The International Committee of Medical Journal Editors (ICMJE) “Recommendations for the Conduct, Reporting, Editing, and Publication of Scholarly Work in Medical Journals” guide best practice and ethical standards regarding articles published in medical journals. The recommendations address authorship, conflicts of interest, author and journal responsibilities, a variety of ethical issues, manuscript preparation, and other topics.
The ICMJE recommendations are the go-to document for questions—both thorny and mundane—in medical journal editorial offices. The Ochsner Journal follows the ICMJE recommendations and has referred authors to the document in the past to answer questions about who should be listed as an author, what constitutes copyright, and what conflicts must be disclosed.
So when the ICMJE revises the recommendations, we pay attention.
The recommendations were revised in December 2018, and we consider two of the updates to be noteworthy changes: one regarding conflicts of interest and one regarding the Clarivate Analytics (formerly Thomson Reuters) Journal Impact Factor.
The section formerly titled “Author Responsibilities” has been retitled “Conflicts of Interest,” and the ICMJE has upped the ante on self-reporting, now explicitly stating, “Purposeful failure to disclose conflicts of interest is a form of misconduct as is discussed in section III.B [Scientific Misconduct, Expressions of Concern, and Retraction].
Prior to the December 2018 update, the ICMJE recommendations defined conflicts, provided examples of conflicts, and recommended that authors “avoid entering in to agreements with study sponsors” but did not label nondisclosure as misconduct.
This change comes hard on the heels of the September 2018 investigative report by The New York Times and ProPublica revealing that drug and healthcare companies paid millions of dollars to the chief medical officer at Memorial Sloan Kettering, but he did not disclose those ties more than 100 times in medical journals.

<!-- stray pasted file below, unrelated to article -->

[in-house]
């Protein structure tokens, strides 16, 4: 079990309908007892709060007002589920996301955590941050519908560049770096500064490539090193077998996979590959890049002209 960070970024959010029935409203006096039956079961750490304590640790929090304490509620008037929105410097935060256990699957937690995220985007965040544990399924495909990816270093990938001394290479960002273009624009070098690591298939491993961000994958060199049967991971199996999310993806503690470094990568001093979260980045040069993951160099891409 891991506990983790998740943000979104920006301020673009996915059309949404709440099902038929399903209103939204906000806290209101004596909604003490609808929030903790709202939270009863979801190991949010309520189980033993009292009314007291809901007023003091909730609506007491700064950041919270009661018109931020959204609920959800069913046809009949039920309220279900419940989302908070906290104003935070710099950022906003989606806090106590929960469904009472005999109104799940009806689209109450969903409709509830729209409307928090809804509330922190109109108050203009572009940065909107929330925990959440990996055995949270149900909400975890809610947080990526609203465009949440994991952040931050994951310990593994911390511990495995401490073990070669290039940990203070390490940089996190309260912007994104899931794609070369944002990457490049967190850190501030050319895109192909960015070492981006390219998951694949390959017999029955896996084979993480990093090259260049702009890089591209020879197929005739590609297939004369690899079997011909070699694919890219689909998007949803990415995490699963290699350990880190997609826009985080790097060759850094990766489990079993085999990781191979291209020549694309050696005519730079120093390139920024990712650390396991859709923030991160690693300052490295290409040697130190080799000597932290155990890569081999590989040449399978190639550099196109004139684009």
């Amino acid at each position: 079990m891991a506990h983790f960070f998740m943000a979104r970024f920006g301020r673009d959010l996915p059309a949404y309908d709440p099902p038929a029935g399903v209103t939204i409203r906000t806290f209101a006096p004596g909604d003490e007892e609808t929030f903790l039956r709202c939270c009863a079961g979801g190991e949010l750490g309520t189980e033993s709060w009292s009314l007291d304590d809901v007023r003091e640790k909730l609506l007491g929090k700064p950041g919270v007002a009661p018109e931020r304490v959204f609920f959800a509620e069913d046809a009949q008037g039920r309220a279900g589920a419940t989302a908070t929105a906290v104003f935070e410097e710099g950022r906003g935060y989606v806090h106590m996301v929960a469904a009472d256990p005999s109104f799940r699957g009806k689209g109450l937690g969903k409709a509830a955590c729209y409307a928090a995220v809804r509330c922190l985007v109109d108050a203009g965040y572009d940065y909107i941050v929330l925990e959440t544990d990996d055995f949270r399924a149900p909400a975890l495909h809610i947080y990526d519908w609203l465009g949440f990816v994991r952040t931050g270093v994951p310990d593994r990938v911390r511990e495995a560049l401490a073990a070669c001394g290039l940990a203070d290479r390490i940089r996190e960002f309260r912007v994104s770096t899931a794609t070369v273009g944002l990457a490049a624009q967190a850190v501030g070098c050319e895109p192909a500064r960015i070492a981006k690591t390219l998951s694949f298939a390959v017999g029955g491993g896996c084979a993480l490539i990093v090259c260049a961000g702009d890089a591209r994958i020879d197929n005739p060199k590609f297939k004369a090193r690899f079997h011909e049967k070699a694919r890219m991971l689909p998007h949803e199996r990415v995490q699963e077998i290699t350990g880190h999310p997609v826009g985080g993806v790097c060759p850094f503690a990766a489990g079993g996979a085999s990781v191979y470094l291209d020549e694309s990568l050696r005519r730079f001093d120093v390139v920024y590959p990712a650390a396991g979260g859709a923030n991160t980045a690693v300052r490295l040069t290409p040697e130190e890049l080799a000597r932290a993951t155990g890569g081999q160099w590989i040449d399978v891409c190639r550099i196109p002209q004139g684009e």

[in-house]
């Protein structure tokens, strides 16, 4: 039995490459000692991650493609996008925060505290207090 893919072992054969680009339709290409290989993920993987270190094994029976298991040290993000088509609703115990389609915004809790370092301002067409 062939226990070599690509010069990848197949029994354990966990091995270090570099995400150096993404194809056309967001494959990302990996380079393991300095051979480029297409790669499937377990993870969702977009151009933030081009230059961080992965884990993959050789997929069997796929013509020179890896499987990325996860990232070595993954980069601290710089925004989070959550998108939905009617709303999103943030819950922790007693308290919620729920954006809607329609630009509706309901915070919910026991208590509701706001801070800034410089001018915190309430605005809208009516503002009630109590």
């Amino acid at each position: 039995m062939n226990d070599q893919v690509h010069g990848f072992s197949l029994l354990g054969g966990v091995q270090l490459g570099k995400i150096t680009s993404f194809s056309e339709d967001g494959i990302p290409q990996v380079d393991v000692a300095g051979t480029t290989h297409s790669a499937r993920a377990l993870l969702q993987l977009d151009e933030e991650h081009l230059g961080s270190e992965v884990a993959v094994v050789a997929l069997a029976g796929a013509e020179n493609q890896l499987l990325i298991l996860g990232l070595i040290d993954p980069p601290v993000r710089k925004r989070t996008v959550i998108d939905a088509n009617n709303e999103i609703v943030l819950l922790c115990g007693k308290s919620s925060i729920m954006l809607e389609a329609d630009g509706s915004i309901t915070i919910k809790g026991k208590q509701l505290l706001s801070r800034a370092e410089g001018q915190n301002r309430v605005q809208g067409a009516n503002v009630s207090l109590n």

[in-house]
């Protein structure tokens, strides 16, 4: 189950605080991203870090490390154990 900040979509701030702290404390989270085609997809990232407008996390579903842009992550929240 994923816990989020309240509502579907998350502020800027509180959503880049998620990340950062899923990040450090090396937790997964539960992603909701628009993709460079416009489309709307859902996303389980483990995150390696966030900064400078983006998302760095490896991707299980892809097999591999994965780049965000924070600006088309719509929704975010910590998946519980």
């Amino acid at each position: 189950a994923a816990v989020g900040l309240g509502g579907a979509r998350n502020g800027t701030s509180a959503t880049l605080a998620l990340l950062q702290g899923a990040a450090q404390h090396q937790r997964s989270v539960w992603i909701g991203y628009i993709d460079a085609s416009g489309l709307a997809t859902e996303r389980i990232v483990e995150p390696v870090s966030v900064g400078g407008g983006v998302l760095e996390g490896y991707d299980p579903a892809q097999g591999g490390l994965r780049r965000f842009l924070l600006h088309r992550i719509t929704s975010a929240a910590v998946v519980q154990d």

The second change is an entirely new section added under the section devoted to the responsibilities of journals in the submission and peer review process. The new section is called “Journal Metrics,”and here’s what it says:
“The journal impact factor is widely misused as a proxy for research and journal quality and as a measure of the importance of specific research projects or the merits of individual researchers, including their suitability for hiring, promotion, tenure, prizes, or research funding. ICMJE recommends that journals reduce the emphasis on impact factor as a single measure, but rather provide a range of article and journal metrics relevant to their readers and authors.”
Now, just to be clear, the ICMJE is not controlled by the editors of small, sour-grapes journals that wish they had an impressive impact factor. Membership in the ICMJE is global, but the names that will jump out immediately to English-language readers are these: Annals of Internal Medicine, British Medical Journal, Bulletin of the World Health Organization, JAMA, New England Journal of Medicine, PLOS Medicine, The Lancet, and the US National Library of Medicine.
We’ve been saying for some time that the overreliance on impact factor as a measure of value is wrong. It’s nice to be backed up by such impressive company.
This annotated copy of the updated guidelines lets you see immediately where changes have been made.